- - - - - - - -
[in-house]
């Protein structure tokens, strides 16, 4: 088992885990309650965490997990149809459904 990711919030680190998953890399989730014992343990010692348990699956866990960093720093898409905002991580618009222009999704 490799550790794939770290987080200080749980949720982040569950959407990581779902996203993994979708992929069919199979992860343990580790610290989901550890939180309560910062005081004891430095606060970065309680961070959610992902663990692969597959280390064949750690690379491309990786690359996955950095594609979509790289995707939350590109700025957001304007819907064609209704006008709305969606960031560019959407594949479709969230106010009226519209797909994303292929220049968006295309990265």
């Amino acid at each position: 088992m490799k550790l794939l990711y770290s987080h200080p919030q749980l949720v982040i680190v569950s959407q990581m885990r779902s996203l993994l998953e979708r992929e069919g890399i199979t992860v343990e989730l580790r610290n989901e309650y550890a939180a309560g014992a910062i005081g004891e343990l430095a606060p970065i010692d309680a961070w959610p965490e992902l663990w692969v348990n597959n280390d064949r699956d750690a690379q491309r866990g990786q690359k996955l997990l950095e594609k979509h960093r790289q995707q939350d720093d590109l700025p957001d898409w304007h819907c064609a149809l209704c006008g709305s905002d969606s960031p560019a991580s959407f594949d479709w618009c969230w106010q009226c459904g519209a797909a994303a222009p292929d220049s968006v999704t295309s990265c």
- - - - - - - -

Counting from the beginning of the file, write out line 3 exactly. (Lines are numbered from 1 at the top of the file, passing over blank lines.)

């Amino acid at each position: 088992m490799k550790l794939l990711y770290s987080h200080p919030q749980l949720v982040i680190v569950s959407q990581m885990r779902s996203l993994l998953e979708r992929e069919g890399i199979t992860v343990e989730l580790r610290n989901e309650y550890a939180a309560g014992a910062i005081g004891e343990l430095a606060p970065i010692d309680a961070w959610p965490e992902l663990w692969v348990n597959n280390d064949r699956d750690a690379q491309r866990g990786q690359k996955l997990l950095e594609k979509h960093r790289q995707q939350d720093d590109l700025p957001d898409w304007h819907c064609a149809l209704c006008g709305s905002d969606s960031p560019a991580s959407f594949d479709w618009c969230w106010q009226c459904g519209a797909a994303a222009p292929d220049s968006v999704t295309s990265c």